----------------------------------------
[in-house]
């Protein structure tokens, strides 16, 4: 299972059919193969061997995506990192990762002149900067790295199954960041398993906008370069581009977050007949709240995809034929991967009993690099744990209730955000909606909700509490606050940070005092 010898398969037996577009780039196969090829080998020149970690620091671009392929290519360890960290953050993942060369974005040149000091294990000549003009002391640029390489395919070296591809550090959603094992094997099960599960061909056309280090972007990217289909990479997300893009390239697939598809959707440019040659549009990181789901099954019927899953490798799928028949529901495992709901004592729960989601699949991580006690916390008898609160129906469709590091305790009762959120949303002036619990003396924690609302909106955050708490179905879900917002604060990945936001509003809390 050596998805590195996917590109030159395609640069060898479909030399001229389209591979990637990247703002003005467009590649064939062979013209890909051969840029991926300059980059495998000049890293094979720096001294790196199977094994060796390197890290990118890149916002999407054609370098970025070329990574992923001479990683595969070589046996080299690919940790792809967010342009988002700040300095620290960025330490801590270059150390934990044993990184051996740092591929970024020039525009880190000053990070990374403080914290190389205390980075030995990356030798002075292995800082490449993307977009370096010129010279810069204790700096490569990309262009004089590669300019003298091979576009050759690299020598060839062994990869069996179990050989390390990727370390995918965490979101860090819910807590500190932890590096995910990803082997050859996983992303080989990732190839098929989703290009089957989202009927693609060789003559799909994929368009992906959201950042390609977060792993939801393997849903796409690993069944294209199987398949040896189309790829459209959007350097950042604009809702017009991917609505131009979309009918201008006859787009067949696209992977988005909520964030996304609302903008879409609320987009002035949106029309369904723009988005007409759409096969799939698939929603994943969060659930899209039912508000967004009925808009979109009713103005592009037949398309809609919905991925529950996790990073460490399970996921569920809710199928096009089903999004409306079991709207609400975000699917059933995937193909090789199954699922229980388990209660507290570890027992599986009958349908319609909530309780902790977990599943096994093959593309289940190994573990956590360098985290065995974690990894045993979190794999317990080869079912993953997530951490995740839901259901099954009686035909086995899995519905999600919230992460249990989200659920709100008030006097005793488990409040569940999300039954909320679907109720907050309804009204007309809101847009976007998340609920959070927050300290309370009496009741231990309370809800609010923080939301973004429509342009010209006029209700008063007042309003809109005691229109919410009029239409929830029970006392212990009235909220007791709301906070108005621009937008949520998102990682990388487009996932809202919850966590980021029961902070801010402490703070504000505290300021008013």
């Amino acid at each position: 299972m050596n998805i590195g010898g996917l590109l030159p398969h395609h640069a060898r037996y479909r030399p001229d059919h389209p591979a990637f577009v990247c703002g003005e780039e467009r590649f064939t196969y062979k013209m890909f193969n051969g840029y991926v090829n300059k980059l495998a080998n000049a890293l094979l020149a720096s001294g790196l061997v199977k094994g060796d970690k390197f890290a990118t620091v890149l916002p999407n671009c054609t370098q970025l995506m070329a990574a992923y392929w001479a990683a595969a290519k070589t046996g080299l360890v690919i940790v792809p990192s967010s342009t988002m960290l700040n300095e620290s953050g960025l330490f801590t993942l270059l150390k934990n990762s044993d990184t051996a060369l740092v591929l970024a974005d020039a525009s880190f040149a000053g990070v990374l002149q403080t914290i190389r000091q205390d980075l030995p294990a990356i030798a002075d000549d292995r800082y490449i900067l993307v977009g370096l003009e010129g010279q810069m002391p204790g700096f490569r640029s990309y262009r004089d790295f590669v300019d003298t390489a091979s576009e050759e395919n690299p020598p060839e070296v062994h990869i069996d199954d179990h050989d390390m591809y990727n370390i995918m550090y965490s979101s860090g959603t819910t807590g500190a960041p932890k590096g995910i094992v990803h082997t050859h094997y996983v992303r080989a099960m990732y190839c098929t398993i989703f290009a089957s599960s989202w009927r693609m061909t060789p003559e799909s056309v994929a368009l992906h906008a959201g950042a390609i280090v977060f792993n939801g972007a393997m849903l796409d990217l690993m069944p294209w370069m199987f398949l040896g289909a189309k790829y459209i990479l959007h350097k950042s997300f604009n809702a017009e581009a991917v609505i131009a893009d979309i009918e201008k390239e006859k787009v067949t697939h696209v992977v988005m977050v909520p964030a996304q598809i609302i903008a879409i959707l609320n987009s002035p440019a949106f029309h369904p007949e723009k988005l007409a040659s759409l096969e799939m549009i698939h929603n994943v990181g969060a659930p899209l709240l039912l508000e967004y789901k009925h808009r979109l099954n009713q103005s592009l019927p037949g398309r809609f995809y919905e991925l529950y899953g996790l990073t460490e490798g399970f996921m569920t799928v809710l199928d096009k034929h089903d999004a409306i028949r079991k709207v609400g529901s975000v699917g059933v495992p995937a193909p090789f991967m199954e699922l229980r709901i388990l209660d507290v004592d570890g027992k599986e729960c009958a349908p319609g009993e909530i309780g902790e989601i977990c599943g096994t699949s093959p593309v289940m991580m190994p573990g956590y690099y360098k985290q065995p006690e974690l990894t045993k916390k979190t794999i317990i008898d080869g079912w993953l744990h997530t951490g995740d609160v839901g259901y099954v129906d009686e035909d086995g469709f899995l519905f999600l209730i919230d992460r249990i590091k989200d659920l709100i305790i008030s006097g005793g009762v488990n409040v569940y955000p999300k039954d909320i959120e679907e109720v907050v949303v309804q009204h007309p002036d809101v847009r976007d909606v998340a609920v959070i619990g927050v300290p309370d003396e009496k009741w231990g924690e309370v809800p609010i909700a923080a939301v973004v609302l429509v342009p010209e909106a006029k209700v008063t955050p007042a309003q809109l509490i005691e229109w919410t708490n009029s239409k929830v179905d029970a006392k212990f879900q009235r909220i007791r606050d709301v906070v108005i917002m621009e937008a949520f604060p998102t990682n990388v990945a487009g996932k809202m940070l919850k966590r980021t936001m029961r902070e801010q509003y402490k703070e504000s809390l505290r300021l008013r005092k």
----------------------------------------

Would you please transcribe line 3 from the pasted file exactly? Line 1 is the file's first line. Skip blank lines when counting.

């Amino acid at each position: 299972m050596n998805i590195g010898g996917l590109l030159p398969h395609h640069a060898r037996y479909r030399p001229d059919h389209p591979a990637f577009v990247c703002g003005e780039e467009r590649f064939t196969y062979k013209m890909f193969n051969g840029y991926v090829n300059k980059l495998a080998n000049a890293l094979l020149a720096s001294g790196l061997v199977k094994g060796d970690k390197f890290a990118t620091v890149l916002p999407n671009c054609t370098q970025l995506m070329a990574a992923y392929w001479a990683a595969a290519k070589t046996g080299l360890v690919i940790v792809p990192s967010s342009t988002m960290l700040n300095e620290s953050g960025l330490f801590t993942l270059l150390k934990n990762s044993d990184t051996a060369l740092v591929l970024a974005d020039a525009s880190f040149a000053g990070v990374l002149q403080t914290i190389r000091q205390d980075l030995p294990a990356i030798a002075d000549d292995r800082y490449i900067l993307v977009g370096l003009e010129g010279q810069m002391p204790g700096f490569r640029s990309y262009r004089d790295f590669v300019d003298t390489a091979s576009e050759e395919n690299p020598p060839e070296v062994h990869i069996d199954d179990h050989d390390m591809y990727n370390i995918m550090y965490s979101s860090g959603t819910t807590g500190a960041p932890k590096g995910i094992v990803h082997t050859h094997y996983v992303r080989a099960m990732y190839c098929t398993i989703f290009a089957s599960s989202w009927r693609m061909t060789p003559e799909s056309v994929a368009l992906h906008a959201g950042a390609i280090v977060f792993n939801g972007a393997m849903l796409d990217l690993m069944p294209w370069m199987f398949l040896g289909a189309k790829y459209i990479l959007h350097k950042s997300f604009n809702a017009e581009a991917v609505i131009a893009d979309i009918e201008k390239e006859k787009v067949t697939h696209v992977v988005m977050v909520p964030a996304q598809i609302i903008a879409i959707l609320n987009s002035p440019a949106f029309h369904p007949e723009k988005l007409a040659s759409l096969e799939m549009i698939h929603n994943v990181g969060a659930p899209l709240l039912l508000e967004y789901k009925h808009r979109l099954n009713q103005s592009l019927p037949g398309r809609f995809y919905e991925l529950y899953g996790l990073t460490e490798g399970f996921m569920t799928v809710l199928d096009k034929h089903d999004a409306i028949r079991k709207v609400g529901s975000v699917g059933v495992p995937a193909p090789f991967m199954e699922l229980r709901i388990l209660d507290v004592d570890g027992k599986e729960c009958a349908p319609g009993e909530i309780g902790e989601i977990c599943g096994t699949s093959p593309v289940m991580m190994p573990g956590y690099y360098k985290q065995p006690e974690l990894t045993k916390k979190t794999i317990i008898d080869g079912w993953l744990h997530t951490g995740d609160v839901g259901y099954v129906d009686e035909d086995g469709f899995l519905f999600l209730i919230d992460r249990i590091k989200d659920l709100i305790i008030s006097g005793g009762v488990n409040v569940y955000p999300k039954d909320i959120e679907e109720v907050v949303v309804q009204h007309p002036d809101v847009r976007d909606v998340a609920v959070i619990g927050v300290p309370d003396e009496k009741w231990g924690e309370v809800p609010i909700a923080a939301v973004v609302l429509v342009p010209e909106a006029k209700v008063t955050p007042a309003q809109l509490i005691e229109w919410t708490n009029s239409k929830v179905d029970a006392k212990f879900q009235r909220i007791r606050d709301v906070v108005i917002m621009e937008a949520f604060p998102t990682n990388v990945a487009g996932k809202m940070l919850k966590r980021t936001m029961r902070e801010q509003y402490k703070e504000s809390l505290r300021l008013r005092k």